Yeah, that’s also a very interesting question. So, fungi are ubiquitous. They are all around you and everybody breathes these spores every day. And usually, the inhalation of spores is the main root of infection. However, most of us do not get sick. There is a group of fungi called endemic mycoses that are also able to cause disease in immuno-competent population — normal people with regular immune system.

They are restricted usually to certain rare geographical regions and are related more with specific environmental exposure like valley fever coccidioidomycosis, which is in the US, but, usually, most of the fungi are opportunistic infections. The people who are at risk of them are the immunocompromised people.

So, people with HIV and patients who are taking immune suppressors (such as transplant patients), and old people who have undergone chemotherapies and biological treatments. So, whenever your immune system is not in perfect shape, the fungi can attack and cause a disease. And of course, you can treat these fungi with drugs, but some of them are developing, what’s known as, resistance to the antifungal drugs.


Maggie Fox  06:51

Some are also already naturally resistant to antifungal drugs that we use. How does that happen?


Ana Alastruey-Izquierdo  06:58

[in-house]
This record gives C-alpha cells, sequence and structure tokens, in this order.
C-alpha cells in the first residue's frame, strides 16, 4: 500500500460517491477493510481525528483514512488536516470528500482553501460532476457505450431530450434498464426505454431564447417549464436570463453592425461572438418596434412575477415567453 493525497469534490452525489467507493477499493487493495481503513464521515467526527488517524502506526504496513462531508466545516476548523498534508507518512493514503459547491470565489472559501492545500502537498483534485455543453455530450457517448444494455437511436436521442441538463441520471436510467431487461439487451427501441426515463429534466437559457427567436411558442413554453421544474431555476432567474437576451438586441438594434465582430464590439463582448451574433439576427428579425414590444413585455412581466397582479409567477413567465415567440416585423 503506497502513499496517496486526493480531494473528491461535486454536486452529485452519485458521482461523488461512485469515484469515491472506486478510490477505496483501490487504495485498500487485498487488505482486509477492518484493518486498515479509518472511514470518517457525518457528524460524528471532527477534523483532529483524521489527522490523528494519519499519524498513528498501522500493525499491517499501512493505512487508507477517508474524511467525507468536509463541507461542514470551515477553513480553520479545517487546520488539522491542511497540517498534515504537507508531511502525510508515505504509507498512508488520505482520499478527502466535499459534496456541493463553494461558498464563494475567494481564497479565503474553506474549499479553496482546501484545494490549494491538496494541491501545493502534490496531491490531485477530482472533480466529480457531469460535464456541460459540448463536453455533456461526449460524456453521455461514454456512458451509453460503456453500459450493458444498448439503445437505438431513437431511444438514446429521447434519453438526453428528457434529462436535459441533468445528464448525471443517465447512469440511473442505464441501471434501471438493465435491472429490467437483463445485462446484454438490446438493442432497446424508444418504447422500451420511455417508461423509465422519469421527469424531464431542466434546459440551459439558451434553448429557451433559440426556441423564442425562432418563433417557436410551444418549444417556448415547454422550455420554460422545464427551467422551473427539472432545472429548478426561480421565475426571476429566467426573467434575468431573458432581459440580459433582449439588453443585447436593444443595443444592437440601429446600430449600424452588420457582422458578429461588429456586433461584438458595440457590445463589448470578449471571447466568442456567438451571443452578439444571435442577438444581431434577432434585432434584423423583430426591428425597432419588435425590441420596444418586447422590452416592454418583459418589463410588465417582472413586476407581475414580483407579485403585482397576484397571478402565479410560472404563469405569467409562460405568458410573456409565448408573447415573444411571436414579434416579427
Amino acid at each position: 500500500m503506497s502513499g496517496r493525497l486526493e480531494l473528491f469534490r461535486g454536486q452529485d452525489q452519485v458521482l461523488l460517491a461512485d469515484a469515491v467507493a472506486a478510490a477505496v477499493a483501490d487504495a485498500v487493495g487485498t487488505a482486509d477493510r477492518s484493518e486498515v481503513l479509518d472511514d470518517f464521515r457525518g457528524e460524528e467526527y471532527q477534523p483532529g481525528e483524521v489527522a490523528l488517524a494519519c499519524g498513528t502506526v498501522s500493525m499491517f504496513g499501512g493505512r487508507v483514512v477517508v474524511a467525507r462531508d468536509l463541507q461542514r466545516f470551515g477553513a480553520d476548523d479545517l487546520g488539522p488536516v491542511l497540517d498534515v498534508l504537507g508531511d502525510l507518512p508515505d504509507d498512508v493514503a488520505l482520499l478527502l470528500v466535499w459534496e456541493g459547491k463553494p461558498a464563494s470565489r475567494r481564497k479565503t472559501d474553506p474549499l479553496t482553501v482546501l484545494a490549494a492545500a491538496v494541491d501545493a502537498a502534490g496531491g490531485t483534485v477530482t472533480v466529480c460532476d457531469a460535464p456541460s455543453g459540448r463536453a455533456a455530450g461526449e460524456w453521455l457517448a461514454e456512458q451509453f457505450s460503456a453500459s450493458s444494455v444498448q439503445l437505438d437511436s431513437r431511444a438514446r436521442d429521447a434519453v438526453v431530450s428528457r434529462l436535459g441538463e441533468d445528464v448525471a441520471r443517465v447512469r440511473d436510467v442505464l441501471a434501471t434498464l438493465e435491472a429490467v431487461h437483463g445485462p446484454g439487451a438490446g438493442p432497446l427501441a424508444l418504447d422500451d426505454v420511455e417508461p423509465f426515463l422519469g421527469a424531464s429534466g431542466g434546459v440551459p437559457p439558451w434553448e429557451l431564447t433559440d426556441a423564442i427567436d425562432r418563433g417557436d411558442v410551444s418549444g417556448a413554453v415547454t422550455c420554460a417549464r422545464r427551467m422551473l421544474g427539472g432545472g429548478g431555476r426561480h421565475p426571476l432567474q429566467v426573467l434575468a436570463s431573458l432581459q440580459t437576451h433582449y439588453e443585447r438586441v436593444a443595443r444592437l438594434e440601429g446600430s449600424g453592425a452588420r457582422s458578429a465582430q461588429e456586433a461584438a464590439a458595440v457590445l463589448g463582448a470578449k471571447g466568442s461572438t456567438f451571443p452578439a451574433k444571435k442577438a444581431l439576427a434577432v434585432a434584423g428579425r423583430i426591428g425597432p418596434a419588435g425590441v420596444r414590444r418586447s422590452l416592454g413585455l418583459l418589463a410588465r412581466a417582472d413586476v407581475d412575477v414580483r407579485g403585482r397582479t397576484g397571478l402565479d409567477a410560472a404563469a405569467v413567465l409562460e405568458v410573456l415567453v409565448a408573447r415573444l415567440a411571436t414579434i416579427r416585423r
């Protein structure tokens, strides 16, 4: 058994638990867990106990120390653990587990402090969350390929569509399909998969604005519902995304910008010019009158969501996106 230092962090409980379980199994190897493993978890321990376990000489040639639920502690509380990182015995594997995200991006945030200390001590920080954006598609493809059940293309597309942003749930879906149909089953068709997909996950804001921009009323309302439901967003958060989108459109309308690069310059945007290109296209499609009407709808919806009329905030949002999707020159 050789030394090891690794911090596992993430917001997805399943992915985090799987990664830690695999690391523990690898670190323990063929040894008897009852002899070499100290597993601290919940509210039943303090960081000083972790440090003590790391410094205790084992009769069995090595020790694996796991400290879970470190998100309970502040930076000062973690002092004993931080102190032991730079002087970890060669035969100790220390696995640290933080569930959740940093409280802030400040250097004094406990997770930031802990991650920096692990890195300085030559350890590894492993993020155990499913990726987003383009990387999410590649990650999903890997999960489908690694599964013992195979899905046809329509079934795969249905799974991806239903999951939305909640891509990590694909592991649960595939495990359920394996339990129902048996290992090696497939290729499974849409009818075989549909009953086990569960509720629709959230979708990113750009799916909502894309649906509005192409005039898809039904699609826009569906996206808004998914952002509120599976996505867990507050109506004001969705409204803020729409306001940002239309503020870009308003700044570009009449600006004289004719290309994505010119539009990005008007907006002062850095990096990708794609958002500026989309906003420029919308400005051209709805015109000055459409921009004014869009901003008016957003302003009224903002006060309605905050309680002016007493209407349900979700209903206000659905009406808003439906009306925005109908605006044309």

You see, everything is interesting in the fungal world. So, one of the biggest problems, when compared with bacteria, is that we have a very limited number of treatments or antifungals. So, when we say this is a multi-resistant fungus, we are talking about mainly three classes. It’s not that we really need to invest more in having more treatments. But going back to your question and how this has really happened is that there are fungi that are intrinsically resistant.

There are some species that are resistant to all the treatments that we have now, such as Lomentospora prolificans, which is a rare disease, but whenever you get it, it is very difficult to treat, and mortality is very high. But there are some others. This is where we are more worried now because they’re developing resistance and the numbers are rising worldwide now. They are developing resistance because of the pressure (it can be on one side from the clinical treatment).

So, these are sometimes patients that had very low treatments because they either have a chronic infection or they are prophylactically treated (because of the weak immune system). And this is very prolonged because the treatments are usually long-term. So, they can develop resistance because of long-term treatments in the clinic and because of the use of fungicides in agriculture (as fungi are mainly pathogenic to plants).


Maggie Fox  08:25

So, let’s talk a bit more about the way crops and plant treatments affect these fungi. Can you talk about how they help them develop resistance to drugs that are used in people?


Ana Alastruey-Izquierdo  08:36